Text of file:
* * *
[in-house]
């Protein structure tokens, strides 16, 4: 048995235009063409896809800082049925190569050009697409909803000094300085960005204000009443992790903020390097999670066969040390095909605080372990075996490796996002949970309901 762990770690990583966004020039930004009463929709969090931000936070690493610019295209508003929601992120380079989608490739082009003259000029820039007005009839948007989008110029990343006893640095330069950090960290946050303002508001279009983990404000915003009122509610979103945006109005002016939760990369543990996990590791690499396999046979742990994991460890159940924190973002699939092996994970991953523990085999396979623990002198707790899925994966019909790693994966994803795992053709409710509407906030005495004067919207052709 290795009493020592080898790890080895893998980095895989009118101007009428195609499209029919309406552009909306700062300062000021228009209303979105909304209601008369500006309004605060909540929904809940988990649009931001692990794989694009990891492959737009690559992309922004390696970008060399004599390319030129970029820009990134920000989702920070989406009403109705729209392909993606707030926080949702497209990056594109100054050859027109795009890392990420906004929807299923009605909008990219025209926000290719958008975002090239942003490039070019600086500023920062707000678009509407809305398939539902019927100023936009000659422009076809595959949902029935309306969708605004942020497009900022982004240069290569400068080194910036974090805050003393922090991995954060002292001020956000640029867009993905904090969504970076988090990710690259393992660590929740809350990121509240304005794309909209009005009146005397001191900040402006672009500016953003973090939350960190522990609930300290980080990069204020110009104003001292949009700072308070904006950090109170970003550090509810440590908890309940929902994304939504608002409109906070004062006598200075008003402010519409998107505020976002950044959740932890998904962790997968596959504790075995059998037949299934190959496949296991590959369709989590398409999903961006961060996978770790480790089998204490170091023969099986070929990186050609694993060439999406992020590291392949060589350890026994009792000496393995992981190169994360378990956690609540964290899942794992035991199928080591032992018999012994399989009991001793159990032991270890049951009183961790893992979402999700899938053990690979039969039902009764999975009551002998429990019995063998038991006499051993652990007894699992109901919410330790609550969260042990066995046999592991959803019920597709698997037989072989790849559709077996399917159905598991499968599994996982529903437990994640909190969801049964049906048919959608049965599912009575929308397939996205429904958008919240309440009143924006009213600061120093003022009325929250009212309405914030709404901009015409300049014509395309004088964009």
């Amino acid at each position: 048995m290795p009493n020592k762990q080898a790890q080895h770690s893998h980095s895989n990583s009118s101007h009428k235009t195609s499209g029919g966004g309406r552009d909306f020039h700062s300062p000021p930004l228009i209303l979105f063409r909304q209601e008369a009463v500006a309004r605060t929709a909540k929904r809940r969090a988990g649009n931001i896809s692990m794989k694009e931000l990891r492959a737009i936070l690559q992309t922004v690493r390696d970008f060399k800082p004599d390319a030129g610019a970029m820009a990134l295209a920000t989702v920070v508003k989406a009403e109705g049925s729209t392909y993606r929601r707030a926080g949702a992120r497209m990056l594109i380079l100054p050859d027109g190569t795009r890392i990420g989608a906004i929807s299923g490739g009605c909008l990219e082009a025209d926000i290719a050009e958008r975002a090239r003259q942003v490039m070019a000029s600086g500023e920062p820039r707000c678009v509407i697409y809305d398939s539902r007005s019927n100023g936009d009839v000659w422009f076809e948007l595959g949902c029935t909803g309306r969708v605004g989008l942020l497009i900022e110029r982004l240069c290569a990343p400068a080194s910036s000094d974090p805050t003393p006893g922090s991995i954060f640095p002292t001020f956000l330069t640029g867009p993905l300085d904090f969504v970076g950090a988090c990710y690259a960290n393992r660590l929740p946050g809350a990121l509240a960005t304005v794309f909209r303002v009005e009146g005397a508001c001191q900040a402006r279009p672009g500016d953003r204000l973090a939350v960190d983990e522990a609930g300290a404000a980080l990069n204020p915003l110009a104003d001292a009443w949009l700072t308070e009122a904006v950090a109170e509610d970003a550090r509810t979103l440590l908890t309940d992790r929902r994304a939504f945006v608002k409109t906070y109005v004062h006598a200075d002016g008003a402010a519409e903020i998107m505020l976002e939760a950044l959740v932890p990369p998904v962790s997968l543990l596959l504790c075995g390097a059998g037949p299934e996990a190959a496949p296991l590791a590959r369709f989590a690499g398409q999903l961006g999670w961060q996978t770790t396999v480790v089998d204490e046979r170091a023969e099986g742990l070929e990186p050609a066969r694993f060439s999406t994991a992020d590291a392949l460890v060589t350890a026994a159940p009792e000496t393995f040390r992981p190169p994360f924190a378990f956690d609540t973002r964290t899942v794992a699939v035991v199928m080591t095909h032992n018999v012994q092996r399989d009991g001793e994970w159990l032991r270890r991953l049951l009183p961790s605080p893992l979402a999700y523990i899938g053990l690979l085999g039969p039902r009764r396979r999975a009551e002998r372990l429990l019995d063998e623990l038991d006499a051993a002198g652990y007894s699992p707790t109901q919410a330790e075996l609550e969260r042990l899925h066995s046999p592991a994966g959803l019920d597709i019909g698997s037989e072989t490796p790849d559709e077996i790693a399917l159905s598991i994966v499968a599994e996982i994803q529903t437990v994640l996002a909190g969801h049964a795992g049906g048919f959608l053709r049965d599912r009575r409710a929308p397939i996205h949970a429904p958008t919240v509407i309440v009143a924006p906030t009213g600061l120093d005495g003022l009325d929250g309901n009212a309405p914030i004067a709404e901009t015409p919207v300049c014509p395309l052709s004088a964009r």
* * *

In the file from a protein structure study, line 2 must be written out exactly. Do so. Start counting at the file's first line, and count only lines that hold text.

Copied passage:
């Protein structure tokens, strides 16, 4: 048995235009063409896809800082049925190569050009697409909803000094300085960005204000009443992790903020390097999670066969040390095909605080372990075996490796996002949970309901 762990770690990583966004020039930004009463929709969090931000936070690493610019295209508003929601992120380079989608490739082009003259000029820039007005009839948007989008110029990343006893640095330069950090960290946050303002508001279009983990404000915003009122509610979103945006109005002016939760990369543990996990590791690499396999046979742990994991460890159940924190973002699939092996994970991953523990085999396979623990002198707790899925994966019909790693994966994803795992053709409710509407906030005495004067919207052709 290795009493020592080898790890080895893998980095895989009118101007009428195609499209029919309406552009909306700062300062000021228009209303979105909304209601008369500006309004605060909540929904809940988990649009931001692990794989694009990891492959737009690559992309922004390696970008060399004599390319030129970029820009990134920000989702920070989406009403109705729209392909993606707030926080949702497209990056594109100054050859027109795009890392990420906004929807299923009605909008990219025209926000290719958008975002090239942003490039070019600086500023920062707000678009509407809305398939539902019927100023936009000659422009076809595959949902029935309306969708605004942020497009900022982004240069290569400068080194910036974090805050003393922090991995954060002292001020956000640029867009993905904090969504970076988090990710690259393992660590929740809350990121509240304005794309909209009005009146005397001191900040402006672009500016953003973090939350960190522990609930300290980080990069204020110009104003001292949009700072308070904006950090109170970003550090509810440590908890309940929902994304939504608002409109906070004062006598200075008003402010519409998107505020976002950044959740932890998904962790997968596959504790075995059998037949299934190959496949296991590959369709989590398409999903961006961060996978770790480790089998204490170091023969099986070929990186050609694993060439999406992020590291392949060589350890026994009792000496393995992981190169994360378990956690609540964290899942794992035991199928080591032992018999012994399989009991001793159990032991270890049951009183961790893992979402999700899938053990690979039969039902009764999975009551002998429990019995063998038991006499051993652990007894699992109901919410330790609550969260042990066995046999592991959803019920597709698997037989072989790849559709077996399917159905598991499968599994996982529903437990994640909190969801049964049906048919959608049965599912009575929308397939996205429904958008919240309440009143924006009213600061120093003022009325929250009212309405914030709404901009015409300049014509395309004088964009």